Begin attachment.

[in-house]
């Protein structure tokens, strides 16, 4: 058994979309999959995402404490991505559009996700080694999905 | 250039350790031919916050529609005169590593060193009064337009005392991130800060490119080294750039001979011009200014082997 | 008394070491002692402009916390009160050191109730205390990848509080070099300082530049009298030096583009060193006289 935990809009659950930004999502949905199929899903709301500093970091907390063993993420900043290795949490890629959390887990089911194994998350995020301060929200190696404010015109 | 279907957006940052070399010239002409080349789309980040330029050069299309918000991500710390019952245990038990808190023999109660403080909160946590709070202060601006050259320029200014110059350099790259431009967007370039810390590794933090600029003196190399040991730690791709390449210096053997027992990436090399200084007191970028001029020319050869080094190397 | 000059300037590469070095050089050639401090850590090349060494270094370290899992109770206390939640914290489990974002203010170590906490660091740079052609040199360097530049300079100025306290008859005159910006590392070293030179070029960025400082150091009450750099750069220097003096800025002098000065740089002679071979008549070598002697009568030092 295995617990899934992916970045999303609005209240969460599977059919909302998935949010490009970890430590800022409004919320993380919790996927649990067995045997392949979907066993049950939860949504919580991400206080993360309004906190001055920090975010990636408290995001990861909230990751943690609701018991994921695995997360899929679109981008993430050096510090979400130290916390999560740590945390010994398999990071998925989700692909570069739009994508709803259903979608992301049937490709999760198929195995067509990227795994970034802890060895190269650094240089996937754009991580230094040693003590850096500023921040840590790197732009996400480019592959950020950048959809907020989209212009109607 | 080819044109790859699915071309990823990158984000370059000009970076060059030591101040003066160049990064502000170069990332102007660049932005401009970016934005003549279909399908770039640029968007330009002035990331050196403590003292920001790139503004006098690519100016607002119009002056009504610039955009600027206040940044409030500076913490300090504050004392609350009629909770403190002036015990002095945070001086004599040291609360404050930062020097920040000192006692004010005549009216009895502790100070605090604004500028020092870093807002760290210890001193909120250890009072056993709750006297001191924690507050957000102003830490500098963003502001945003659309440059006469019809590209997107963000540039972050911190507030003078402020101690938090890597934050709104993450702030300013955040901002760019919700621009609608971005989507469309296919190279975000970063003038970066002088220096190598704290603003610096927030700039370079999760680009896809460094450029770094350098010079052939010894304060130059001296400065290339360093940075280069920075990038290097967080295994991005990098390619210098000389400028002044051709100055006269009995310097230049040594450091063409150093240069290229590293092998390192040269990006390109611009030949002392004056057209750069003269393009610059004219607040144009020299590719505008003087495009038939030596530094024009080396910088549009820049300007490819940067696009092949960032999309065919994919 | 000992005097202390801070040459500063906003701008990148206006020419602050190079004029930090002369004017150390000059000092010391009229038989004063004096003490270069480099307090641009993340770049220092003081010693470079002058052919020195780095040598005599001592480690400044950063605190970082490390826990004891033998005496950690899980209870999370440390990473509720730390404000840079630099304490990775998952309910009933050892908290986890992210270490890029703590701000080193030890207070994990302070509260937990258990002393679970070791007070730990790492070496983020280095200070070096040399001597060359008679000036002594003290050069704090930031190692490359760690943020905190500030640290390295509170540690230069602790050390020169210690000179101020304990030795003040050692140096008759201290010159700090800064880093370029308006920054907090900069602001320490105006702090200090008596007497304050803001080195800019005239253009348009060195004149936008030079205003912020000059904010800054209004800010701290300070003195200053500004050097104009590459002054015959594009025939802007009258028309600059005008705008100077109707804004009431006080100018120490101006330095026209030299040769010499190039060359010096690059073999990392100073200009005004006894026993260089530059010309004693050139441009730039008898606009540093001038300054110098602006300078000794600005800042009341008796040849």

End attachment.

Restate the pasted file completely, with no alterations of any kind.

[in-house]
């Protein structure tokens, strides 16, 4: 058994979309999959995402404490991505559009996700080694999905 | 250039350790031919916050529609005169590593060193009064337009005392991130800060490119080294750039001979011009200014082997 | 008394070491002692402009916390009160050191109730205390990848509080070099300082530049009298030096583009060193006289 935990809009659950930004999502949905199929899903709301500093970091907390063993993420900043290795949490890629959390887990089911194994998350995020301060929200190696404010015109 | 279907957006940052070399010239002409080349789309980040330029050069299309918000991500710390019952245990038990808190023999109660403080909160946590709070202060601006050259320029200014110059350099790259431009967007370039810390590794933090600029003196190399040991730690791709390449210096053997027992990436090399200084007191970028001029020319050869080094190397 | 000059300037590469070095050089050639401090850590090349060494270094370290899992109770206390939640914290489990974002203010170590906490660091740079052609040199360097530049300079100025306290008859005159910006590392070293030179070029960025400082150091009450750099750069220097003096800025002098000065740089002679071979008549070598002697009568030092 295995617990899934992916970045999303609005209240969460599977059919909302998935949010490009970890430590800022409004919320993380919790996927649990067995045997392949979907066993049950939860949504919580991400206080993360309004906190001055920090975010990636408290995001990861909230990751943690609701018991994921695995997360899929679109981008993430050096510090979400130290916390999560740590945390010994398999990071998925989700692909570069739009994508709803259903979608992301049937490709999760198929195995067509990227795994970034802890060895190269650094240089996937754009991580230094040693003590850096500023921040840590790197732009996400480019592959950020950048959809907020989209212009109607 | 080819044109790859699915071309990823990158984000370059000009970076060059030591101040003066160049990064502000170069990332102007660049932005401009970016934005003549279909399908770039640029968007330009002035990331050196403590003292920001790139503004006098690519100016607002119009002056009504610039955009600027206040940044409030500076913490300090504050004392609350009629909770403190002036015990002095945070001086004599040291609360404050930062020097920040000192006692004010005549009216009895502790100070605090604004500028020092870093807002760290210890001193909120250890009072056993709750006297001191924690507050957000102003830490500098963003502001945003659309440059006469019809590209997107963000540039972050911190507030003078402020101690938090890597934050709104993450702030300013955040901002760019919700621009609608971005989507469309296919190279975000970063003038970066002088220096190598704290603003610096927030700039370079999760680009896809460094450029770094350098010079052939010894304060130059001296400065290339360093940075280069920075990038290097967080295994991005990098390619210098000389400028002044051709100055006269009995310097230049040594450091063409150093240069290229590293092998390192040269990006390109611009030949002392004056057209750069003269393009610059004219607040144009020299590719505008003087495009038939030596530094024009080396910088549009820049300007490819940067696009092949960032999309065919994919 | 000992005097202390801070040459500063906003701008990148206006020419602050190079004029930090002369004017150390000059000092010391009229038989004063004096003490270069480099307090641009993340770049220092003081010693470079002058052919020195780095040598005599001592480690400044950063605190970082490390826990004891033998005496950690899980209870999370440390990473509720730390404000840079630099304490990775998952309910009933050892908290986890992210270490890029703590701000080193030890207070994990302070509260937990258990002393679970070791007070730990790492070496983020280095200070070096040399001597060359008679000036002594003290050069704090930031190692490359760690943020905190500030640290390295509170540690230069602790050390020169210690000179101020304990030795003040050692140096008759201290010159700090800064880093370029308006920054907090900069602001320490105006702090200090008596007497304050803001080195800019005239253009348009060195004149936008030079205003912020000059904010800054209004800010701290300070003195200053500004050097104009590459002054015959594009025939802007009258028309600059005008705008100077109707804004009431006080100018120490101006330095026209030299040769010499190039060359010096690059073999990392100073200009005004006894026993260089530059010309004693050139441009730039008898606009540093001038300054110098602006300078000794600005800042009341008796040849």